Categorized | National News

Waste Companies Form Coalition To Manage Landfill

Three Bahamian waste companies have formed a joint-venture partnership in hopes of convincing the government to allow the company to manage the capital’s landfill.

The companies include Bahamas Waste, United Sanitation and Wastenot.

According to a press statement sent by the companies recently, the coalition sent a joint proposal to the government and hopes to hear from officials in a matter of weeks.

Each of these three companies had previously submitted landfill management proposals.

“Our proposal will benefit the whole of New Providence by bringing the landfill under control and by using both the accumulated and the daily incoming waste to produce clean energy at a lower cost and generate funds that will help defray the multi-million dollar cost of managing the landfill,” the coalition said.

The companies say they believe their proposal will address the critical waste disposal issues that have plagued the New Providence Landfill for over 30 years.

Some of these issues include toxic fires, volatile gases and poisonous leachate, which constantly threaten the health and safety of the surrounding neighbourhoods.

“The proposal will include building new infrastructure to handle future waste and controlling costs by enforcing globally recognised landfill management standards,” the statement said.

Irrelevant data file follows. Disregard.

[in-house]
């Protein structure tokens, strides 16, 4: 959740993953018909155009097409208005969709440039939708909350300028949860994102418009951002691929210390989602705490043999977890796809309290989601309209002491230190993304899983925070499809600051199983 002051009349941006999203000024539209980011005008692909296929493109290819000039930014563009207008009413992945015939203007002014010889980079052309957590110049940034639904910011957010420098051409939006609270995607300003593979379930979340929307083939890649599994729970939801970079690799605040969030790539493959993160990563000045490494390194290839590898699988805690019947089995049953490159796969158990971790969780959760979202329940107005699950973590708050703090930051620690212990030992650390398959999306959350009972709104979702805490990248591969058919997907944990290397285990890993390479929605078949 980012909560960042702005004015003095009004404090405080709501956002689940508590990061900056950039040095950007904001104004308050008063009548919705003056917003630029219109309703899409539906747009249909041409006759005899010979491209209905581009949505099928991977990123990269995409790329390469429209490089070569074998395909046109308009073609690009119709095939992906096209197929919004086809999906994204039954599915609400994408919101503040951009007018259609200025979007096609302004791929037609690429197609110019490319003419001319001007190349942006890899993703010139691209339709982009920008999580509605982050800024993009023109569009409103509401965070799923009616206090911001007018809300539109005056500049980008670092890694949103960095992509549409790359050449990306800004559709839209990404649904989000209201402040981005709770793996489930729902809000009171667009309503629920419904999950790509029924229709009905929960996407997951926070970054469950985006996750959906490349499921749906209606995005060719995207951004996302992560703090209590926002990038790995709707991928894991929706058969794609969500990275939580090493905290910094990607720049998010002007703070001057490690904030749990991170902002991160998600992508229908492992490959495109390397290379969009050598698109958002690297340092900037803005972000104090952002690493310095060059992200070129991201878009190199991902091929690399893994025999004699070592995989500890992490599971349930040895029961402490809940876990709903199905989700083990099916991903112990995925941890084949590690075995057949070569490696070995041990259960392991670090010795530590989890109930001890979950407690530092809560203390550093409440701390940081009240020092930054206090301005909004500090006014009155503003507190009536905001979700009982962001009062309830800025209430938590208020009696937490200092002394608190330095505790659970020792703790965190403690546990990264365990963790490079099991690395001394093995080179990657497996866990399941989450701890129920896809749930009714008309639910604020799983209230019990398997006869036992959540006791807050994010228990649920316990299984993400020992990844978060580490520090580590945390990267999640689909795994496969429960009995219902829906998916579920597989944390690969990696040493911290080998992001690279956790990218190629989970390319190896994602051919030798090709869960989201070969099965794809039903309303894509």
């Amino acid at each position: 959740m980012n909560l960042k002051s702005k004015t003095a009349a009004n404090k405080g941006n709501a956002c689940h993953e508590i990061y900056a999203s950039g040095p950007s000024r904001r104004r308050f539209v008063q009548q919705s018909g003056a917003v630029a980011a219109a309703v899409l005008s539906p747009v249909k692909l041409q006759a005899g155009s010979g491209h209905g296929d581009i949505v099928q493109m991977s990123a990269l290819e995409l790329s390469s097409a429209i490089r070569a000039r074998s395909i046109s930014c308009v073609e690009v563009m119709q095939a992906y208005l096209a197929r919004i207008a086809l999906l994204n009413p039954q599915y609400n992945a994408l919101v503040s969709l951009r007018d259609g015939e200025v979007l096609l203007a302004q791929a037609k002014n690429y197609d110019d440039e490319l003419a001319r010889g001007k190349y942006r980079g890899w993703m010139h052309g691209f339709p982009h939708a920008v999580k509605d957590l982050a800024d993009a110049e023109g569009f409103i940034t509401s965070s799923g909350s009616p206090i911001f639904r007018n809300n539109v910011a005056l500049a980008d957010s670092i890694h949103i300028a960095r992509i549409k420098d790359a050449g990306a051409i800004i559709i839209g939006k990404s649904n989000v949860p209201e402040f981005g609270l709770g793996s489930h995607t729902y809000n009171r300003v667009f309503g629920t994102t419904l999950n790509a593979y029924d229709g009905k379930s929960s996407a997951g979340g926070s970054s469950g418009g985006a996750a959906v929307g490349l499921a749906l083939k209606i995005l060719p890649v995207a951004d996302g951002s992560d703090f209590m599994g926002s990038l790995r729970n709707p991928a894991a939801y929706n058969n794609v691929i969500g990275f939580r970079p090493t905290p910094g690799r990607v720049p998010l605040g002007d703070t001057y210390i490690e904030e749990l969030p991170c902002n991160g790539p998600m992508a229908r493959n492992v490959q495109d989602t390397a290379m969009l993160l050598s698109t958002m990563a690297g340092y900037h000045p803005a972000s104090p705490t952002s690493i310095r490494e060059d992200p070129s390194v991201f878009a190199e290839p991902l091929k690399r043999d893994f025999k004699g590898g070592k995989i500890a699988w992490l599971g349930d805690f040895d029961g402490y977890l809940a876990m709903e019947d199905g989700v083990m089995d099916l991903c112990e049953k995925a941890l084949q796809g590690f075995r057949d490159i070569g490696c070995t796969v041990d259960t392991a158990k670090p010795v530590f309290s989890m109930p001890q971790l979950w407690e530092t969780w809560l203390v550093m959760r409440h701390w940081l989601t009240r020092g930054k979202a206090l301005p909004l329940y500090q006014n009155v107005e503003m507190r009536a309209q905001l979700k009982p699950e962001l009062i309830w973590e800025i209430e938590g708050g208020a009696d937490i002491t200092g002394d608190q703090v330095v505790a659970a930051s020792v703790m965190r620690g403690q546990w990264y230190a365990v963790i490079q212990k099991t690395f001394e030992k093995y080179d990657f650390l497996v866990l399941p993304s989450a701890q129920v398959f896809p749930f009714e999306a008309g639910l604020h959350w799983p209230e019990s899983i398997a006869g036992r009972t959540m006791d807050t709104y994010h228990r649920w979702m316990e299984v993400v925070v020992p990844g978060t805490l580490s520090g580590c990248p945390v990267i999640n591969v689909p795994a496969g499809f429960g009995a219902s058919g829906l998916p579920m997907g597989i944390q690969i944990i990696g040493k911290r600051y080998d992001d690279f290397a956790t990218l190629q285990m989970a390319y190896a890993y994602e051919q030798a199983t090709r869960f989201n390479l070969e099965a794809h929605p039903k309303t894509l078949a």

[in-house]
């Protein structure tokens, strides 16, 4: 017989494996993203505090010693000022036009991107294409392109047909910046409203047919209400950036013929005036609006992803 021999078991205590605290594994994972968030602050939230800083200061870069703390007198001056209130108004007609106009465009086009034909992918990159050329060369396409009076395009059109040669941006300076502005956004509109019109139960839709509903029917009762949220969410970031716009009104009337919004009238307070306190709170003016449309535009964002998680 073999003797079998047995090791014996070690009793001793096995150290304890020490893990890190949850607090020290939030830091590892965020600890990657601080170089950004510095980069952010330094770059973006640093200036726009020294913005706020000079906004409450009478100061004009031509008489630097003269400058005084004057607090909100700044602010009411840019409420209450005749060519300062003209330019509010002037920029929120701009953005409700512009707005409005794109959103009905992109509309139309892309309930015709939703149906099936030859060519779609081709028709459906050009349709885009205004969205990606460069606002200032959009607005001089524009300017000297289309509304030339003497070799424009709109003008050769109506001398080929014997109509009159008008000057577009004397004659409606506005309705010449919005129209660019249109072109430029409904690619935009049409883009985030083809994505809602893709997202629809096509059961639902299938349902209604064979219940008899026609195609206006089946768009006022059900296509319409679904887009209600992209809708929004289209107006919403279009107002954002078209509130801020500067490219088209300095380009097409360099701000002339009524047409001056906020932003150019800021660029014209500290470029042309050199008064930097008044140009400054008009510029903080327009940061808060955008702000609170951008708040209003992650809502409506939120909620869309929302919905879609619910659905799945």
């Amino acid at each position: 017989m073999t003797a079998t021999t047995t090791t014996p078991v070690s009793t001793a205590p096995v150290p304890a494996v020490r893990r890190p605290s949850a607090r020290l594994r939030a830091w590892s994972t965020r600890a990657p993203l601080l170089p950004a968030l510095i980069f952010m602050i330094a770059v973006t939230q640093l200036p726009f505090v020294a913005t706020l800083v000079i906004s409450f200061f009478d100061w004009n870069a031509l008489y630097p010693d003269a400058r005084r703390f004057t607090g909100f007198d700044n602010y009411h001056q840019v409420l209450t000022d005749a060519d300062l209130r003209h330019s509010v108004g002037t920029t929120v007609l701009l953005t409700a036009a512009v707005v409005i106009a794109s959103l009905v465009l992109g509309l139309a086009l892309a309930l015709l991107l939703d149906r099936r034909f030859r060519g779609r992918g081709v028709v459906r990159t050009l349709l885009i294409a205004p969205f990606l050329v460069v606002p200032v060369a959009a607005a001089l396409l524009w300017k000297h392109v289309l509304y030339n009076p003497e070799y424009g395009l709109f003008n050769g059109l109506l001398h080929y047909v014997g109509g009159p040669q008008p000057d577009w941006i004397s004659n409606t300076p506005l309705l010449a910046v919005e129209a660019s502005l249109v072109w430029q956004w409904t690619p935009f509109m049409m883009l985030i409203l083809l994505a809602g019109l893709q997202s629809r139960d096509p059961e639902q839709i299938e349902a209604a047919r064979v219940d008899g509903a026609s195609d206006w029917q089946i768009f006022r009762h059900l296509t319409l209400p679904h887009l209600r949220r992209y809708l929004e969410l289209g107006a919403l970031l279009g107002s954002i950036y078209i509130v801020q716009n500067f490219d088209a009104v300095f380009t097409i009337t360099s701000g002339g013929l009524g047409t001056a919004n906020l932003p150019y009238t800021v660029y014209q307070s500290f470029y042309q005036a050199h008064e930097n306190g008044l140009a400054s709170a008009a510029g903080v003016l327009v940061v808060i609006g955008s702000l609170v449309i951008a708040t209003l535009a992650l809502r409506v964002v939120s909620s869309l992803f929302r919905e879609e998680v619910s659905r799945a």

“It will incorporate a recycling facility to retrieve and re-use appropriate materials and a waste to energy plant to use the remaining garbage to eliminate the amount of waste that needs to be landfilled. Funds from the sale of the electricity can help defray the costs of running the landfill, which will in turn free up public funds that the government must currently borrow to operate the landfill.”

While the companies are still in discussion with the government over how much capital expenditure would be required, the companies say they will need to put a substantial amount of infrastructure in place.

“There is a pressing need to purchase proper machinery for compacting and maintaining the landfill and its environs as the current machinery is broken or missing and the government is renting machinery,” the coalition said.

“Bringing in specific machinery will lower costs and allow for a better compaction of landfilled waste, which in turn conserves space. Another lined cell needs to be brought on-stream as soon as possible to accept waste. Overall there needs to be better security, safety and general organisation and maintenance of the active areas of the landfill and possibility relocation of the entrance way the busy highway to a less traveled side road.”

The coalition is ultimately hoping that if privatised the landfill could become a publicly traded entity.

It is also hoping to transform the landfill’s waste into energy to also provide an alternative to the Bahamas Electricity Corporation (BEC).

“The Bahamian public can benefit from two ways – a lower electricity rate and the income generated from the sale of electricity would help hold the tipping fees down,” the statement said.

Written by Jones Bahamas

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